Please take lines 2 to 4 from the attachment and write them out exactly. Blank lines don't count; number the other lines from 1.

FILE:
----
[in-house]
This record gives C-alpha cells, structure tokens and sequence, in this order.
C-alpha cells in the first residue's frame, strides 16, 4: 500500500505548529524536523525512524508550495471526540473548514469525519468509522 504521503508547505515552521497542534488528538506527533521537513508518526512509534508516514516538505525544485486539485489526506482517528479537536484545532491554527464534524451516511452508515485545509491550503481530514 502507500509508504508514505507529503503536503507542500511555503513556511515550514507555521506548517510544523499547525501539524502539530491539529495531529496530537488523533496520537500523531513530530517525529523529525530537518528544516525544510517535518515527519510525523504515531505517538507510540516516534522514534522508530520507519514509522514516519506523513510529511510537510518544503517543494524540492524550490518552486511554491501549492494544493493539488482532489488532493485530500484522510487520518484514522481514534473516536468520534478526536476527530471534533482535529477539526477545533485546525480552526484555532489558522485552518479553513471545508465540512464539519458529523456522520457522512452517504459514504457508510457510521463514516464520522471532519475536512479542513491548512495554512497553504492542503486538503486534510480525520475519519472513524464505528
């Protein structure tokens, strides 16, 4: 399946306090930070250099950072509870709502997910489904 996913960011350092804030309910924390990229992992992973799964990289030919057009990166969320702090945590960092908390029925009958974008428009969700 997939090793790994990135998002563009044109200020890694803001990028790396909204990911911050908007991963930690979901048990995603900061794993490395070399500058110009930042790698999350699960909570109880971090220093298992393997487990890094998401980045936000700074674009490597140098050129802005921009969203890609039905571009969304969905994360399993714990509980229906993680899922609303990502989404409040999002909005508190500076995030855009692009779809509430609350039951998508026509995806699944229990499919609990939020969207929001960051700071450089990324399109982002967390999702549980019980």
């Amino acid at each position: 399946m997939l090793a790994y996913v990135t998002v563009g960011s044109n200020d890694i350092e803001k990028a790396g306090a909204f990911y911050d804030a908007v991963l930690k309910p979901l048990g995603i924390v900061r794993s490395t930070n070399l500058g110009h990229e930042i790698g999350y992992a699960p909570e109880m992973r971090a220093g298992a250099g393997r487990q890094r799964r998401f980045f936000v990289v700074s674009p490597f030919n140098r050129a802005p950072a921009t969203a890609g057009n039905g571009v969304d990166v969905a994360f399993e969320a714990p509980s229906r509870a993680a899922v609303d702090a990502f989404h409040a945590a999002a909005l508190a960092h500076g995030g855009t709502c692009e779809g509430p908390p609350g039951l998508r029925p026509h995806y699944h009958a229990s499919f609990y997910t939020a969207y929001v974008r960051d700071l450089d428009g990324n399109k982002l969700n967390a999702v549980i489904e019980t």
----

This record gives C-alpha cells, structure tokens and sequence, in this order.
C-alpha cells in the first residue's frame, strides 16, 4: 500500500505548529524536523525512524508550495471526540473548514469525519468509522 504521503508547505515552521497542534488528538506527533521537513508518526512509534508516514516538505525544485486539485489526506482517528479537536484545532491554527464534524451516511452508515485545509491550503481530514 502507500509508504508514505507529503503536503507542500511555503513556511515550514507555521506548517510544523499547525501539524502539530491539529495531529496530537488523533496520537500523531513530530517525529523529525530537518528544516525544510517535518515527519510525523504515531505517538507510540516516534522514534522508530520507519514509522514516519506523513510529511510537510518544503517543494524540492524550490518552486511554491501549492494544493493539488482532489488532493485530500484522510487520518484514522481514534473516536468520534478526536476527530471534533482535529477539526477545533485546525480552526484555532489558522485552518479553513471545508465540512464539519458529523456522520457522512452517504459514504457508510457510521463514516464520522471532519475536512479542513491548512495554512497553504492542503486538503486534510480525520475519519472513524464505528
């Protein structure tokens, strides 16, 4: 399946306090930070250099950072509870709502997910489904 996913960011350092804030309910924390990229992992992973799964990289030919057009990166969320702090945590960092908390029925009958974008428009969700 997939090793790994990135998002563009044109200020890694803001990028790396909204990911911050908007991963930690979901048990995603900061794993490395070399500058110009930042790698999350699960909570109880971090220093298992393997487990890094998401980045936000700074674009490597140098050129802005921009969203890609039905571009969304969905994360399993714990509980229906993680899922609303990502989404409040999002909005508190500076995030855009692009779809509430609350039951998508026509995806699944229990499919609990939020969207929001960051700071450089990324399109982002967390999702549980019980």